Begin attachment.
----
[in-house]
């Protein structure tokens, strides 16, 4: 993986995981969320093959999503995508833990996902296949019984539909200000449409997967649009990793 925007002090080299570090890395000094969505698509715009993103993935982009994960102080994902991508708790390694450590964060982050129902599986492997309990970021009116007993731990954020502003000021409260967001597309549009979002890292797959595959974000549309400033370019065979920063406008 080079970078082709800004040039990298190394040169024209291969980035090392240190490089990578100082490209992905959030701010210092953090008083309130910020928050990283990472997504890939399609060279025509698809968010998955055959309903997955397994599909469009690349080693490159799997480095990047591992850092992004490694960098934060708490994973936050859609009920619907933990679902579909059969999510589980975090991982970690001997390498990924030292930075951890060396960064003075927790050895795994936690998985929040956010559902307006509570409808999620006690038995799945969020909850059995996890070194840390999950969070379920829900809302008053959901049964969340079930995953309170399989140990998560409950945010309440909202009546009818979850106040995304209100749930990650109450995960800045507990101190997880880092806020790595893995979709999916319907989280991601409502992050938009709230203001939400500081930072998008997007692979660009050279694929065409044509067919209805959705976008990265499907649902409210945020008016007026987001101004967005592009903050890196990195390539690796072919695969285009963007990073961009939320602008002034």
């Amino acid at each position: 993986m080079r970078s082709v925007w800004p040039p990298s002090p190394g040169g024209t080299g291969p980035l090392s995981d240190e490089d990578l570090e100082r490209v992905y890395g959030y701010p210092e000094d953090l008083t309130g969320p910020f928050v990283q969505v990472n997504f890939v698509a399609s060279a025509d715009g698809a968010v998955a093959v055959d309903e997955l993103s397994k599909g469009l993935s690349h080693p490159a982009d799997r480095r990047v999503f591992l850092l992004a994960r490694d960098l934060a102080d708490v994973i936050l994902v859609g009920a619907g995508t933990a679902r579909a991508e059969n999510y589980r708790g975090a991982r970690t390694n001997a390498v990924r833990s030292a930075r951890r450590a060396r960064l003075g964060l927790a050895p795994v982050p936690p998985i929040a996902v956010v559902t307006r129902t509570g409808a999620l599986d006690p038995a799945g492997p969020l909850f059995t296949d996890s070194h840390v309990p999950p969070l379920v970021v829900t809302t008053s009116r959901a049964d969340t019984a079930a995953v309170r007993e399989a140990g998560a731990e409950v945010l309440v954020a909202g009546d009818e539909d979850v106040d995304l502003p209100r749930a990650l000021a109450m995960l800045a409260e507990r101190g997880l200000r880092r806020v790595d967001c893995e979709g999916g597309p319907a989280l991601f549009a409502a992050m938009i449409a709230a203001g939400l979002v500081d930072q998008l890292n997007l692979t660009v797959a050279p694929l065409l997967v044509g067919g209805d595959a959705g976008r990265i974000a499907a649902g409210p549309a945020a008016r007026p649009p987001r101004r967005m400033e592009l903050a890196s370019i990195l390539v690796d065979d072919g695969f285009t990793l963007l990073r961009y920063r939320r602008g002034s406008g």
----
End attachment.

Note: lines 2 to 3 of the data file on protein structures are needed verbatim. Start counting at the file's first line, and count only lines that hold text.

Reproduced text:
């Protein structure tokens, strides 16, 4: 993986995981969320093959999503995508833990996902296949019984539909200000449409997967649009990793 925007002090080299570090890395000094969505698509715009993103993935982009994960102080994902991508708790390694450590964060982050129902599986492997309990970021009116007993731990954020502003000021409260967001597309549009979002890292797959595959974000549309400033370019065979920063406008 080079970078082709800004040039990298190394040169024209291969980035090392240190490089990578100082490209992905959030701010210092953090008083309130910020928050990283990472997504890939399609060279025509698809968010998955055959309903997955397994599909469009690349080693490159799997480095990047591992850092992004490694960098934060708490994973936050859609009920619907933990679902579909059969999510589980975090991982970690001997390498990924030292930075951890060396960064003075927790050895795994936690998985929040956010559902307006509570409808999620006690038995799945969020909850059995996890070194840390999950969070379920829900809302008053959901049964969340079930995953309170399989140990998560409950945010309440909202009546009818979850106040995304209100749930990650109450995960800045507990101190997880880092806020790595893995979709999916319907989280991601409502992050938009709230203001939400500081930072998008997007692979660009050279694929065409044509067919209805959705976008990265499907649902409210945020008016007026987001101004967005592009903050890196990195390539690796072919695969285009963007990073961009939320602008002034």
């Amino acid at each position: 993986m080079r970078s082709v925007w800004p040039p990298s002090p190394g040169g024209t080299g291969p980035l090392s995981d240190e490089d990578l570090e100082r490209v992905y890395g959030y701010p210092e000094d953090l008083t309130g969320p910020f928050v990283q969505v990472n997504f890939v698509a399609s060279a025509d715009g698809a968010v998955a093959v055959d309903e997955l993103s397994k599909g469009l993935s690349h080693p490159a982009d799997r480095r990047v999503f591992l850092l992004a994960r490694d960098l934060a102080d708490v994973i936050l994902v859609g009920a619907g995508t933990a679902r579909a991508e059969n999510y589980r708790g975090a991982r970690t390694n001997a390498v990924r833990s030292a930075r951890r450590a060396r960064l003075g964060l927790a050895p795994v982050p936690p998985i929040a996902v956010v559902t307006r129902t509570g409808a999620l599986d006690p038995a799945g492997p969020l909850f059995t296949d996890s070194h840390v309990p999950p969070l379920v970021v829900t809302t008053s009116r959901a049964d969340t019984a079930a995953v309170r007993e399989a140990g998560a731990e409950v945010l309440v954020a909202g009546d009818e539909d979850v106040d995304l502003p209100r749930a990650l000021a109450m995960l800045a409260e507990r101190g997880l200000r880092r806020v790595d967001c893995e979709g999916g597309p319907a989280l991601f549009a409502a992050m938009i449409a709230a203001g939400l979002v500081d930072q998008l890292n997007l692979t660009v797959a050279p694929l065409l997967v044509g067919g209805d595959a959705g976008r990265i974000a499907a649902g409210p549309a945020a008016r007026p649009p987001r101004r967005m400033e592009l903050a890196s370019i990195l390539v690796d065979d072919g695969f285009t990793l963007l990073r961009y920063r939320r602008g002034s406008g």